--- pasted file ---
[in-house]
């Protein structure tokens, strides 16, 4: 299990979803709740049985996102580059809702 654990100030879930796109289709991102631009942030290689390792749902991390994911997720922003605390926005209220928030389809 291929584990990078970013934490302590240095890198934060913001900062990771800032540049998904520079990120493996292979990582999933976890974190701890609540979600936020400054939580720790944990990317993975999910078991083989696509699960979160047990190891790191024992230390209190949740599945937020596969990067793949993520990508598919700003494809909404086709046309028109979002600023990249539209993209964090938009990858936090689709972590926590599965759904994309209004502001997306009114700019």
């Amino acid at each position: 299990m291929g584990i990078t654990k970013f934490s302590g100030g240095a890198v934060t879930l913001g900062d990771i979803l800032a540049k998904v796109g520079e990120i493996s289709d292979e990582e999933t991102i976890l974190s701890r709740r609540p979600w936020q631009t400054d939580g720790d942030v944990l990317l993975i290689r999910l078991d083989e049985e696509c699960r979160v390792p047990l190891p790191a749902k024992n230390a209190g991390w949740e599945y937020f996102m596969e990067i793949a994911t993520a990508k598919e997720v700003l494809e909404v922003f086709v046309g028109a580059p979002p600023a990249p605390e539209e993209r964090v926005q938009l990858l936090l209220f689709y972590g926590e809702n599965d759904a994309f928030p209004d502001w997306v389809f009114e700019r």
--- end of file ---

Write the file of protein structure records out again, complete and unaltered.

[in-house]
């Protein structure tokens, strides 16, 4: 299990979803709740049985996102580059809702 654990100030879930796109289709991102631009942030290689390792749902991390994911997720922003605390926005209220928030389809 291929584990990078970013934490302590240095890198934060913001900062990771800032540049998904520079990120493996292979990582999933976890974190701890609540979600936020400054939580720790944990990317993975999910078991083989696509699960979160047990190891790191024992230390209190949740599945937020596969990067793949993520990508598919700003494809909404086709046309028109979002600023990249539209993209964090938009990858936090689709972590926590599965759904994309209004502001997306009114700019």
């Amino acid at each position: 299990m291929g584990i990078t654990k970013f934490s302590g100030g240095a890198v934060t879930l913001g900062d990771i979803l800032a540049k998904v796109g520079e990120i493996s289709d292979e990582e999933t991102i976890l974190s701890r709740r609540p979600w936020q631009t400054d939580g720790d942030v944990l990317l993975i290689r999910l078991d083989e049985e696509c699960r979160v390792p047990l190891p790191a749902k024992n230390a209190g991390w949740e599945y937020f996102m596969e990067i793949a994911t993520a990508k598919e997720v700003l494809e909404v922003f086709v046309g028109a580059p979002p600023a990249p605390e539209e993209r964090v926005q938009l990858l936090l209220f689709y972590g926590e809702n599965d759904a994309f928030p209004d502001w997306v389809f009114e700019r």